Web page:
A Sister’s Story of Love, Murder and Liberation
by Janine Latus
This emotionally harrowing book tells the tragic tale of Amy and Janine Latus, two sisters that shared a childhood and adulthood surrounded by abusive men. Latus’s story begins with her early childhood, a grossly inappropriate father and her innocent introduction to games of the opposite sex. This naive beginning quickly spirals into something much darker and insidious and she spends the remainder of the book detailing her emotionally and physically abusive relationships, including her own marriage.
What Latus doesn’t realize during this time is her sister Amy is fighting her own battles in another state. Amy’s struggle will ultimately end with her death at the hands of an abusive boyfriend. Latus strives for a deeper understanding, for both herself and her slain sister, of why they gravitate towards men who mean them harm.
Latus dictates this haunting tale with grace and courage. I cried for her loss, for her mother, and for all the women out there that continue to live in this type of situation. Large stack of books.
by A.M. Homes
Anyone who knows me well, knows that I am a voracious reader. I especially enjoy an in-depth look into another person’s life, which is why I enjoy memoirs as well as a multitude of blogs. I think writing a memoir would be a gigantic undertaking. Where to begin? What to tell? What to leave out? Here the novelist A.M. Homes recounts the story of meeting her birth parents 31 years after they gave her up for adoption and her quest to research both her adoptive and biological genealogy.
Homes’s birth mother, Ellen, seems to suffer from some personal issues, telling her daughter, “You should adopt me and take good care of me.” She stalks Homes, shows up at readings unannounced and becomes offended when Homes pulls away. Her birth father isn’t much better, asking to meet her in hotels, asking her to submit to a DNA test, promising to introduce her to his family and then later refusing to speak with her. Homes begins the long and arduous task of researching family lineage, learning she is eligible to join the DAR but then not being able to as her birth father will not provide the results of the paternity test to prove she is his child.
Mid-way through the book I felt it became a little muddled down by all of the historical names and events discovered during the genealogy dig. Though fascinating, these veered from true heart of the story being told. Homes wraps up the book with a chapter about her adoptive grandmother and her own journey to motherhood.
An interesting and touching read. Medium stack of books.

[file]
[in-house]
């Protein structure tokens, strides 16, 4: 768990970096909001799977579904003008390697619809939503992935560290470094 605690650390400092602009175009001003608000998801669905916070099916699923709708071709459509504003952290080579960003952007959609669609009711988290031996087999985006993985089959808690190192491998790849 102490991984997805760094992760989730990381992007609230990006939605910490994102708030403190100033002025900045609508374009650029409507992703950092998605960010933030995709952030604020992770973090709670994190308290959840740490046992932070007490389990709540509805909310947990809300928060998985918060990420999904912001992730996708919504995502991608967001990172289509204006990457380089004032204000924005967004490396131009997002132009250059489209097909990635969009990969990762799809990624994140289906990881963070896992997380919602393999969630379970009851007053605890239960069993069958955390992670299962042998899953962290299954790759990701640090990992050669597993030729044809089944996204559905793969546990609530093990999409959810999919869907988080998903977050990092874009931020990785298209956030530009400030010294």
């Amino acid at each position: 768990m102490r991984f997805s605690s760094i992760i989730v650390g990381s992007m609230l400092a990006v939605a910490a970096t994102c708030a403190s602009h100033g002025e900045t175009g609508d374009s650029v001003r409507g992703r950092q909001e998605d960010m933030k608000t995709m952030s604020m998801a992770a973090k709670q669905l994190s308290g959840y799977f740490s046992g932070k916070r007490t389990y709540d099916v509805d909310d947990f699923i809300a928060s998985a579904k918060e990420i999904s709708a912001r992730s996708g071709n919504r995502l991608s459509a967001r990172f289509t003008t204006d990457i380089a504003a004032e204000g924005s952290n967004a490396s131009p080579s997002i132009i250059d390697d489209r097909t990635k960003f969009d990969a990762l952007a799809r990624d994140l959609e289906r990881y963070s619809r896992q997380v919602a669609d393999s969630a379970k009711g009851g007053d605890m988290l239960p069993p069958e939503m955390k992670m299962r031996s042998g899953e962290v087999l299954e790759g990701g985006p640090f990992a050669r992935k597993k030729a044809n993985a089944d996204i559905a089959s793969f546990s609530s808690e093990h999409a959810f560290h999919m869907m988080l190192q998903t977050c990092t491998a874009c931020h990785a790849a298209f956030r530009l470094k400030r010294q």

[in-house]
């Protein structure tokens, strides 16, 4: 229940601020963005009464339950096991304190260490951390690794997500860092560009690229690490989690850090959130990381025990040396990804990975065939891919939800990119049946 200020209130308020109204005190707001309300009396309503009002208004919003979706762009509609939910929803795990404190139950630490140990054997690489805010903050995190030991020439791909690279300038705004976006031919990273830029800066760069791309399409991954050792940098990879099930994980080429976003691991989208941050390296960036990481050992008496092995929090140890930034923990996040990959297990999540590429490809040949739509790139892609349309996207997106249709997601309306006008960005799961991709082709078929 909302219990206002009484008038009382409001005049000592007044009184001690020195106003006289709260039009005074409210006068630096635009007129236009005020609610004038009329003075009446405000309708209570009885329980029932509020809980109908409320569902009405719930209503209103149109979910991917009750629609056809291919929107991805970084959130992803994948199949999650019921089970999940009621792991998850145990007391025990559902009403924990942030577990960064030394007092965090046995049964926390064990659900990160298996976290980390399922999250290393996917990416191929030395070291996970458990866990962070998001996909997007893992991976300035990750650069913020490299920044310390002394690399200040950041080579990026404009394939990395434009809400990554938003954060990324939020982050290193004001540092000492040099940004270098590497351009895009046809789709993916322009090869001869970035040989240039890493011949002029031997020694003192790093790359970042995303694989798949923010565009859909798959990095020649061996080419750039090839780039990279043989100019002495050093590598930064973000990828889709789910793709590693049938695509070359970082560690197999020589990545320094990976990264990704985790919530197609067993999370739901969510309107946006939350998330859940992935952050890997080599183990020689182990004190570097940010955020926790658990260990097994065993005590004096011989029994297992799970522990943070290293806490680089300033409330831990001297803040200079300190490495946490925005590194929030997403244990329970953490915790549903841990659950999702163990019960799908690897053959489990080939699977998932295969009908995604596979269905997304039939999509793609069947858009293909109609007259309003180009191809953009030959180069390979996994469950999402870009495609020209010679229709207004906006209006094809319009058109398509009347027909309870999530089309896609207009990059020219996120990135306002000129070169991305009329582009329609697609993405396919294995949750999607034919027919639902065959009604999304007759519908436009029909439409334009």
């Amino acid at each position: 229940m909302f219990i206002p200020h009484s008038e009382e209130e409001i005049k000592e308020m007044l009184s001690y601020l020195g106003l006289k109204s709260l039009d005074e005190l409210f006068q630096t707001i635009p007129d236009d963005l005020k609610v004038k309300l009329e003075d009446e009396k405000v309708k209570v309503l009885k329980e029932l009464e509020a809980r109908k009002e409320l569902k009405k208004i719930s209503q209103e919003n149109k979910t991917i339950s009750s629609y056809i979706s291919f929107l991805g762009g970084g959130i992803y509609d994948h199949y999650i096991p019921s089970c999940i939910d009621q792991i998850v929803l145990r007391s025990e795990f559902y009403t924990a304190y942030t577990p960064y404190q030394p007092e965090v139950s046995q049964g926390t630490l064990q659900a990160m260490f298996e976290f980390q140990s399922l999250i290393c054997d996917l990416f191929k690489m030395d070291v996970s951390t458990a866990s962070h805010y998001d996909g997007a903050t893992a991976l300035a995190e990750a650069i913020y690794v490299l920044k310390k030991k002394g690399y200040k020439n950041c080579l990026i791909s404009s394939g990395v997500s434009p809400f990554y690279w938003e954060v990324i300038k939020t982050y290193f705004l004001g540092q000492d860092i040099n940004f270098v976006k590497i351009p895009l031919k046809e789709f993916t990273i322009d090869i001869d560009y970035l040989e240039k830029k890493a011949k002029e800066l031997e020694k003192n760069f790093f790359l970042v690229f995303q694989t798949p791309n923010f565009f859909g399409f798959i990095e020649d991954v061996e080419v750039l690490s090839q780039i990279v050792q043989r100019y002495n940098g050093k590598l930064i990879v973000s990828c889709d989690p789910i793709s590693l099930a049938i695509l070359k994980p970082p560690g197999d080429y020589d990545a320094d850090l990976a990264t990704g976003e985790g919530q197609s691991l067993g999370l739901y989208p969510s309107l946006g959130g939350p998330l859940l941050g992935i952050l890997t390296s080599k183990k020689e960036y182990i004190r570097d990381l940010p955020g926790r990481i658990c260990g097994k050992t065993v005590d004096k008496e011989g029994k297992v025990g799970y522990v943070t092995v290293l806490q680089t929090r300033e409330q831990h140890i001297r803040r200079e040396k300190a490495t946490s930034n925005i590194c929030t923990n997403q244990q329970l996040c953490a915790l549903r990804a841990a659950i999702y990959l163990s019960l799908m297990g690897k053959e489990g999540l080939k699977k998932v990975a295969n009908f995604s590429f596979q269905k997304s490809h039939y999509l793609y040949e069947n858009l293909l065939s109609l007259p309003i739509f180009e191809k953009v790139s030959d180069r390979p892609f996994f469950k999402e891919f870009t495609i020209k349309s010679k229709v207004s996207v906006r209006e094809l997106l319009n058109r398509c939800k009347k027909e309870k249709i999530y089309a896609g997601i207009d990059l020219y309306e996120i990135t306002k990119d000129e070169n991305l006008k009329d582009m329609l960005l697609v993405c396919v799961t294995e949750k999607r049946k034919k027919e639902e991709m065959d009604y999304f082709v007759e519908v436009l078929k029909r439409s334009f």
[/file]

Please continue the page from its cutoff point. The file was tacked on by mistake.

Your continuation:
How a Real Man Became a Real Dad
by Philip Lerman
Lerman defines “dadditude” as being in the moment, which is something all parents should try to do, or at least pretend like they’re trying to do. His very funny and readable take on parenthood is full of anecdotes and covers the first four years of his son, Max’s life. From infertility treatments to pre-school, Lerman covers a wide range of topics from the viewpoint of an older father learning about the important stuff in life.
Large stack of books.
Edited by Dana Bedford Hilmer
A book chock-full of honest essays about parenting. Where was this book two years ago when I was knee-deep in diapers? This collection of personal accounts from the trenches of parenthood covers a wide range of topics and parents, from Moon Unit Zappa to Ariel Gore and a lot of other sleep-deprived souls in between.
The book is an entertaining and enlightening look at the world many of us face daily. I laughed out loud, I sympathized, I read some accounts in disbelief. This would make a great gift for a parent-to-be, new parent or a parent you know who is struggling with all that parenting entails. Large stack of books.
reinventing modern motherhood
by Trisha Ashworth and Amy Nobile
Love this book. Love it, love it, love it. Unlike the last book I reviewed, this one isn’t condescending, offensive or illogical. It contains brutally honest quotes from mothers of many walks of life about the thankless tasks of parenting that no one warns you about beforehand. This book explores the perils of modern marriage and motherhood, and poses the question why do mothers feel such overwhelming and debilitating guilt? A big part of the authors’ theory is that we live with unrealistic expectations, that we think we can do it all and have it all, when in reality, we can’t.
I highly recommend this book for anyone who is a mother, who knows a mother or who lives with a mother (significant others, I’m looking at you). It is an honest look at our daily lives without negativity.